Predictors of hemorrhage volume and disability after perimesencephalic subarachnoid hemorrhage

A. M. Naidech, N. F. Rosenberg, M. B. Maas, B. R. Bendok, H. H. Batjer, A. J. Nemeth

Research output: Contribution to journalArticlepeer-review

14 Scopus citations


Objective: The determinants of subarachnoid hemorrhage (SAH) volume and an atypical pattern of blood are not clear. Our objective was to determine if reduced platelet activity on admission and abnormal venous drainage are associated with greater SAH volume. Methods: We prospectively identified noncomatose patients with SAH without an identifiable aneurysm. We routinely measured platelet activity on admission and recorded aspirin use. SAH volumes were calculated with a validated technique. CT angiograms were reviewed by a certified neuroradiologist for venous drainage. Patients were followed for clinical outcomes through 3 months with the modified Rankin Scale (mRS). Data are Q1-Q3. Results: There were 31 patients in the cohort. Thirty (97%) underwent an angiogram on admission, and 25 (81%) an additional delayed angiogram. SAH volume was lowest with normal venous drainage bilaterally (4.4 [3.7-16.4] mL) and higher with 1 (12.9 [3.7-20.4]) or 2 (20.9 [12.5- 34.6] mL, p = 0.03) discontinuous venous drainages. Patients with reduced platelet activity had more SAH on the diagnostic CT (17.5 [10.6-20.9] vs 6.1 [2.3-15.3] mL) (p = 0.046). SAH volume was greater for patients requiring drainage for hydrocephalus (16.4 [11.5-20.5] vs 5.4 [2.7-16.4] mL) (p = 0.009). Outcomes at 3 months were generally excellent (median mRS = 0, no symptoms). Conclusions: Discontinuous venous drainage and reduced platelet activity were associated with increased SAH volume and hydrocephalus. These factors may explain thick SAH and reduce the need for repeated invasive imaging in such patients.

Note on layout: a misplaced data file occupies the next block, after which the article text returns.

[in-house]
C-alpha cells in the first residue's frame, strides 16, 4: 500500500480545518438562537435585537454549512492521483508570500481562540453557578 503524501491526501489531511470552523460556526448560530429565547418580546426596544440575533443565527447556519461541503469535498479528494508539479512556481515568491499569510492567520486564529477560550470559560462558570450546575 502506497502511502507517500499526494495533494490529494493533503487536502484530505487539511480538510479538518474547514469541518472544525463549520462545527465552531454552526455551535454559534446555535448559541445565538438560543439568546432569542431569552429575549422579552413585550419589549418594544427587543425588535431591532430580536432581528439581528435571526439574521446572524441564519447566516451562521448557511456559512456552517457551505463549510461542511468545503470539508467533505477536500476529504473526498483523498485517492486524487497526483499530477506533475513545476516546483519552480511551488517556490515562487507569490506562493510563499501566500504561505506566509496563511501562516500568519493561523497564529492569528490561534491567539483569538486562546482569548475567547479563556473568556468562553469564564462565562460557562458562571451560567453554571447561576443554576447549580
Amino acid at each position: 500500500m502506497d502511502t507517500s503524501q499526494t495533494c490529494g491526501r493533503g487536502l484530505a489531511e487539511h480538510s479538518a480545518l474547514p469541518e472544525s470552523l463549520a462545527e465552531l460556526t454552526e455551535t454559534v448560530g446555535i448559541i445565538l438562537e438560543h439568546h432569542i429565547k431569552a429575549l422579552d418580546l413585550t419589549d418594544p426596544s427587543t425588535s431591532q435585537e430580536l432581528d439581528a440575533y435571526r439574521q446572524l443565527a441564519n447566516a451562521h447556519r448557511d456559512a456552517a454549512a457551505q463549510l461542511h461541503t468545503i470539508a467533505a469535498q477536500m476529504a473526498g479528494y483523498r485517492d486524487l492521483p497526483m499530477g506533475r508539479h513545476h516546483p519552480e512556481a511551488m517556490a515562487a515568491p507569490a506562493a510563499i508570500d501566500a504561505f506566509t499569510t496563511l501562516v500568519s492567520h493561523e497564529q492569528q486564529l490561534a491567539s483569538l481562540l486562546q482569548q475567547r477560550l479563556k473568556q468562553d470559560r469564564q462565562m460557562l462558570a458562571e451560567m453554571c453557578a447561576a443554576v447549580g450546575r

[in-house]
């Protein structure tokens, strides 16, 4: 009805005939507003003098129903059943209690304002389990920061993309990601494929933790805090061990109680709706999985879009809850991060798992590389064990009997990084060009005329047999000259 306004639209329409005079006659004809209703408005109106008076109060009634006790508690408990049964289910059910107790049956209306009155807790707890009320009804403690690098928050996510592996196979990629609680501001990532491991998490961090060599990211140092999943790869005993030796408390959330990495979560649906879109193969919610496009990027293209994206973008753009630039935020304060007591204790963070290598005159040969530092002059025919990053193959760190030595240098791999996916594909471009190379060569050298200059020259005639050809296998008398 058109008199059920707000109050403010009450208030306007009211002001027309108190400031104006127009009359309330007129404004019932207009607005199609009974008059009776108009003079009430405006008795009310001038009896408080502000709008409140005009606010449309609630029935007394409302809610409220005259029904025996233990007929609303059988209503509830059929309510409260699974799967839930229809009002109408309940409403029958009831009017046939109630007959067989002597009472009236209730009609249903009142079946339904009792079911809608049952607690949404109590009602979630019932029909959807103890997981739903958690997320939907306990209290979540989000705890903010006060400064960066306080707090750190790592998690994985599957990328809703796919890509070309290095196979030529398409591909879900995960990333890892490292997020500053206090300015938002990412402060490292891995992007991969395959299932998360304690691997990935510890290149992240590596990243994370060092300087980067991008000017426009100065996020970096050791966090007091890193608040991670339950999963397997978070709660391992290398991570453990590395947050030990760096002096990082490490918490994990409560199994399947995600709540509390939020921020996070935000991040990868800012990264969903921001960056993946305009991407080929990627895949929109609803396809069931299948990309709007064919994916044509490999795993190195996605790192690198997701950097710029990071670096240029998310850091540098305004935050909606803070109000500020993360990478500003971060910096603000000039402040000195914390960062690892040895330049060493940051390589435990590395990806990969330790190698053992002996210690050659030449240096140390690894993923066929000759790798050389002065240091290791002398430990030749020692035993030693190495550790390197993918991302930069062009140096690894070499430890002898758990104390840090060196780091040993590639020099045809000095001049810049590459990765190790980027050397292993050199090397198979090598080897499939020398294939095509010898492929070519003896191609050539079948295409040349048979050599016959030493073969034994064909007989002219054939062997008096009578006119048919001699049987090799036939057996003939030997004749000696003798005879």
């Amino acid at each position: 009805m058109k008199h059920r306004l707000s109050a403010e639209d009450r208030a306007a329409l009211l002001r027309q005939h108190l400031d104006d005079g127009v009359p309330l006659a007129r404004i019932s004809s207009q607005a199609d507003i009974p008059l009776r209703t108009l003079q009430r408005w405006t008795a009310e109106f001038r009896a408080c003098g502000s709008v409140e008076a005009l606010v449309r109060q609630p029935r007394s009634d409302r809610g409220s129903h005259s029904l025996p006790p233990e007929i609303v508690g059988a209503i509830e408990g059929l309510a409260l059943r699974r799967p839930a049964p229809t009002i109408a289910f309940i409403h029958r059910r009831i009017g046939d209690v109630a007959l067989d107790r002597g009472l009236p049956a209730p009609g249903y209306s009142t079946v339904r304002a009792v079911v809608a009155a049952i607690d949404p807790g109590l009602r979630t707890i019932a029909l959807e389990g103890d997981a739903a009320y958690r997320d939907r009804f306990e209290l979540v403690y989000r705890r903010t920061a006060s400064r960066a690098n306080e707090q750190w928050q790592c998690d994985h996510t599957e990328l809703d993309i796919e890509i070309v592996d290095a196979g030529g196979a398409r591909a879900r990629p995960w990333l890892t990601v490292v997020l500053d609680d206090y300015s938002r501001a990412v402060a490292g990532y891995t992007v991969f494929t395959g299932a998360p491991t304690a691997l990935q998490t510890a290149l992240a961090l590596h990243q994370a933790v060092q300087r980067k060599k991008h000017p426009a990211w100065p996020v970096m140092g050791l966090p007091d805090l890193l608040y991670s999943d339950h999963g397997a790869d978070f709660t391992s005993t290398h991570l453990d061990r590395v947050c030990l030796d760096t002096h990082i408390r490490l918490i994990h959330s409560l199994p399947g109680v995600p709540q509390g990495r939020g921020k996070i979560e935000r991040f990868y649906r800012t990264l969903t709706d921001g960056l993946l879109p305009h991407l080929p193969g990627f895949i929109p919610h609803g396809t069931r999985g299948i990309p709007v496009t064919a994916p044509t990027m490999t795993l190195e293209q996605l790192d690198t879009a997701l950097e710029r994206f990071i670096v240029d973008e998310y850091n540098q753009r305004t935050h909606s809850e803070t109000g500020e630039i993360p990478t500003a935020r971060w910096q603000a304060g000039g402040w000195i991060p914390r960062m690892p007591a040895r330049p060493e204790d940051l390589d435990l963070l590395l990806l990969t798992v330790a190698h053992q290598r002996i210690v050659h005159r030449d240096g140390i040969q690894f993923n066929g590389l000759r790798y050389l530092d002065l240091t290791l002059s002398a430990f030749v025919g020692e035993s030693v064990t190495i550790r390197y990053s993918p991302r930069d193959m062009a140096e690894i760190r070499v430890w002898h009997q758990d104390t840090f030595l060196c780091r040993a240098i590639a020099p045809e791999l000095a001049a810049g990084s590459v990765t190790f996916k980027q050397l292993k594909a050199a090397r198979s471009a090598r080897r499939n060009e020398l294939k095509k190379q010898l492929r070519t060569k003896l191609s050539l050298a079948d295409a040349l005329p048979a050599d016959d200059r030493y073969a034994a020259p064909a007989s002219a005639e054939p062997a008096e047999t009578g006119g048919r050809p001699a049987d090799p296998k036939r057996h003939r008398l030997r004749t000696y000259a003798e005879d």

Original languageEnglish (US)
Pages (from-to)811-815
Number of pages5
Issue number11
StatePublished - Mar 13 2012

ASJC Scopus subject areas

  • Clinical Neurology


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